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If the radio was going to look good, something would have to be done with the scratched cabinet.
Reflection of the garage through the kitchen window after the cabinet was polished.
I contemplated painting it but decided to sand and polish it first to see how it would come out.
When the plastic is scratched or dinged it turns light blue.
Sanding out the scratches and dings. Ironically, sanding it was scratching it a million times more.

The sides and top were wet sanded with 800, 1000 and 1200 grit sandpaper in the kitchen sink, then polished on a buffing wheel, then polished again by hand with plastic polish. After that, it was given a coat of automobile paste wax and buffed. Not every single imperfection came out, but it looks almost new. For all I know, it looks better than when it was new.



The front was masked so the plastic part could be cleaned and polished. I put a lot of thought into how I would remove the clear plastic film. When I removed the masking tape, the clear plastic came with it! Under it was a pristine front panel. Problem solved. Good thing I WANTED it to come off. What if I didn't?


The only evidence that this front panel is 50 years old are some tiny dings in the plastic grill and the top of the aluminum faceplate.

Whatever had been sprayed on the grill came completely off, and all the dirt on the faceplate came off with the plastic.

Next, the back was given two heavy coats of spray lacquer to arrest the shredding of the material. Man, it soaked that lacquer up like a sponge! The tabs on the bottom had become frayed over the years, and the ends looked like little puff balls. They were soaked in white glue, then covered with wax paper and held in a clamp overnight.


I didn't know why only a single band was working, but I saw on the schematic that the short wave bands all go through a very small value capacitor. The three capacitors were replaced. Also replaced was capacitor C16, at the very top of the schematic. C16 is for the AM broadcast band.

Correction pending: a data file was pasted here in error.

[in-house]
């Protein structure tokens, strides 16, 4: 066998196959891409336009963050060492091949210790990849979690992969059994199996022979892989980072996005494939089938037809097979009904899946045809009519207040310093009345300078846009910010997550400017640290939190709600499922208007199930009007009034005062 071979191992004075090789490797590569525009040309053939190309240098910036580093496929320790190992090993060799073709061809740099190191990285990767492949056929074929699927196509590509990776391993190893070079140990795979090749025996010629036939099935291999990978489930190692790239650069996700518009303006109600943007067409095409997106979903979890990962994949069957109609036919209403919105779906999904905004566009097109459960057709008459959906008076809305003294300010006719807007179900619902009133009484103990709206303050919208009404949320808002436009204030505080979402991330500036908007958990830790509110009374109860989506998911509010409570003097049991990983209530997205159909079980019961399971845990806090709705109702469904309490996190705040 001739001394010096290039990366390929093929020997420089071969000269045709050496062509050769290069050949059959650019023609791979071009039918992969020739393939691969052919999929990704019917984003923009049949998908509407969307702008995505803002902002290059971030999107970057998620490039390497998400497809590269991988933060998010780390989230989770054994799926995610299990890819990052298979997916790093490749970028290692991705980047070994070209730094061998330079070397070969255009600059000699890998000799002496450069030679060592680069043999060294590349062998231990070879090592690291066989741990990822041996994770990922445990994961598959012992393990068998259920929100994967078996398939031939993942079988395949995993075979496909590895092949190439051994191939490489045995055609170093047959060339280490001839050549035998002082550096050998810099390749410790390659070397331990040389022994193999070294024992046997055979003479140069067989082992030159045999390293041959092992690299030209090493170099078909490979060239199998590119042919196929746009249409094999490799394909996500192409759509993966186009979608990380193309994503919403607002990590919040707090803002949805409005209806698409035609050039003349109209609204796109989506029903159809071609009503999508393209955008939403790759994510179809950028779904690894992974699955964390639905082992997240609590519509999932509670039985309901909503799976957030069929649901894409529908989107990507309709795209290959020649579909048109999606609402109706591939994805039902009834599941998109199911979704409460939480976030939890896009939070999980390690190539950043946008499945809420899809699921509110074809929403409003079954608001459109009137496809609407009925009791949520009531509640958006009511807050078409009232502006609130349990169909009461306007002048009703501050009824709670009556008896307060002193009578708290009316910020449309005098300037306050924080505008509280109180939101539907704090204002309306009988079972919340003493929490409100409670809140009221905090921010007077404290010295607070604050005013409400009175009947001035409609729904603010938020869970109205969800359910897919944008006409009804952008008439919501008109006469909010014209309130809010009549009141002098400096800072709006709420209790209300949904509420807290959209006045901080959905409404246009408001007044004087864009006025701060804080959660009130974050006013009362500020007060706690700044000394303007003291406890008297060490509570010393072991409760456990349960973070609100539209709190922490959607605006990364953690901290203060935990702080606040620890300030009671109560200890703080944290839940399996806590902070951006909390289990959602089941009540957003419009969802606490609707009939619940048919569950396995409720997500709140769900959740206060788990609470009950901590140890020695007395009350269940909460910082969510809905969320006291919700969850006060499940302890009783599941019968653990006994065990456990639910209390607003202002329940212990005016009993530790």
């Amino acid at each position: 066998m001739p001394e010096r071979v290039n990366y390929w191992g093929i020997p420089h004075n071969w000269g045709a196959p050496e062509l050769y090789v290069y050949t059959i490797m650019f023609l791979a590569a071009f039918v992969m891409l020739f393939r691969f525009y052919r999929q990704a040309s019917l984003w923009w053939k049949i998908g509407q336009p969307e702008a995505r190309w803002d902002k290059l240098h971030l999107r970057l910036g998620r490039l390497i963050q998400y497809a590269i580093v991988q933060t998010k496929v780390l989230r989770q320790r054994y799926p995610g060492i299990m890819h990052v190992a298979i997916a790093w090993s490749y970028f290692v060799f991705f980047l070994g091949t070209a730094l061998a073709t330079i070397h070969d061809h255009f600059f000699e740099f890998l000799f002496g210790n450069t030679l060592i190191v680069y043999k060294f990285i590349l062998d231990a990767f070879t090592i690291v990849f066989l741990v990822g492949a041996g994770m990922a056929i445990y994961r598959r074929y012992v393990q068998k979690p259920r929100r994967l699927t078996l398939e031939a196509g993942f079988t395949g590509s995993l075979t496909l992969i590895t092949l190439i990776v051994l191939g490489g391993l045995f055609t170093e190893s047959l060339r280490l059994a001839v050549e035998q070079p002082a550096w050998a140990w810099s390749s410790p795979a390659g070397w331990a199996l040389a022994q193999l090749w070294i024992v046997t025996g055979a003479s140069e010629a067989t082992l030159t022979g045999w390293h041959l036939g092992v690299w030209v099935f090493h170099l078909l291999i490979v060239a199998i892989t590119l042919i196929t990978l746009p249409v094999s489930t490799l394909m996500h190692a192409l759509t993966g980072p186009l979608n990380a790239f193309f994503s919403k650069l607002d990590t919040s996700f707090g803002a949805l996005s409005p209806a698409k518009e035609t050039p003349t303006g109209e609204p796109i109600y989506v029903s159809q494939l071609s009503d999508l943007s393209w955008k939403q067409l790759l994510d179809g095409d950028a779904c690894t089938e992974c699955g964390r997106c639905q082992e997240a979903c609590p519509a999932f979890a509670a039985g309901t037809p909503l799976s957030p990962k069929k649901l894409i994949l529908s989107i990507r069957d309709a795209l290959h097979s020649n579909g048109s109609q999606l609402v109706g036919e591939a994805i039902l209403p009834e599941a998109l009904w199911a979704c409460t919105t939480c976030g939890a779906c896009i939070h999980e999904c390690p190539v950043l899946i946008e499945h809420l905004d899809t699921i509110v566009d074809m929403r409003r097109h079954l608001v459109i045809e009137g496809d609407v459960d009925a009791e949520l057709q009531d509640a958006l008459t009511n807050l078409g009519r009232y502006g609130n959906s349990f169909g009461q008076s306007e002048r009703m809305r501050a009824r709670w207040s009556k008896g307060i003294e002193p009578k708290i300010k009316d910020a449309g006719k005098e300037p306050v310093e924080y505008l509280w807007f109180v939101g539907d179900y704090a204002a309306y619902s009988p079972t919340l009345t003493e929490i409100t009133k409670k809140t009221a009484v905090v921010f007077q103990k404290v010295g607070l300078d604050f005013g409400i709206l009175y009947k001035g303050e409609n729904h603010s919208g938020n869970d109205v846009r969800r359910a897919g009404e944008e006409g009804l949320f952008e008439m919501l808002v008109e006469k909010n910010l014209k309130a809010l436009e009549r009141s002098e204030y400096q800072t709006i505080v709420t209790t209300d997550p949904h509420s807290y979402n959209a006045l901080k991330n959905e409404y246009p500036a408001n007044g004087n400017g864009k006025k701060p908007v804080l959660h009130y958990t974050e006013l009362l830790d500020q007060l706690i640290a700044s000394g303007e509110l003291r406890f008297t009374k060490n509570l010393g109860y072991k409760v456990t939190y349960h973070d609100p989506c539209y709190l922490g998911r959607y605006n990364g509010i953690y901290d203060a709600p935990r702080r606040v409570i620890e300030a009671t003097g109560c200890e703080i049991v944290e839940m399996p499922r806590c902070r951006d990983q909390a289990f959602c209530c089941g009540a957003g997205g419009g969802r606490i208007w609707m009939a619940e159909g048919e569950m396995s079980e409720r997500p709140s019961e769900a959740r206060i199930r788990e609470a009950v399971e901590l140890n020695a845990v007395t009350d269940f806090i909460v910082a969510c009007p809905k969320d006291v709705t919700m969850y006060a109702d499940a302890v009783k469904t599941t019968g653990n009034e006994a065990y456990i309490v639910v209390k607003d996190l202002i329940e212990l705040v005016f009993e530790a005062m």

C13, C14 and C15. These are what the arrows are pointing to on the schematic. They were replaced with high quality silver-mica capacitors.

All of the electrolytic capacitors were replaced, as well as the transistor that had been pushed through the board, lifting the copper trace on the other side (previous page). The capacitors all tested good, but about 20% higher than they should have. The transistor was good, too.

About a half dozen poor connections were resoldered. When the radio was tested, all four bands now worked. So what fixed it? Beats me. I suspect it was re-heating those poor solder connections.

Replacing the 50 year old components helped. Those old electrolytics had to come out anyway, and the silver-mica capacitors probably have it working better than new.

The refurbished Globe Patrol.
The refurbished Globe Patrol, rear.

There was one problem when the radio was done. When it came time to put the circuit board into the cabinet, the screws wouldn't fit! (Three of them are visible above, along the bottom of the board.) They seemed to be too long. No matter how tight they were, the circuit board was loose. 1/8" of the tip of each screw was cut off to shorten them.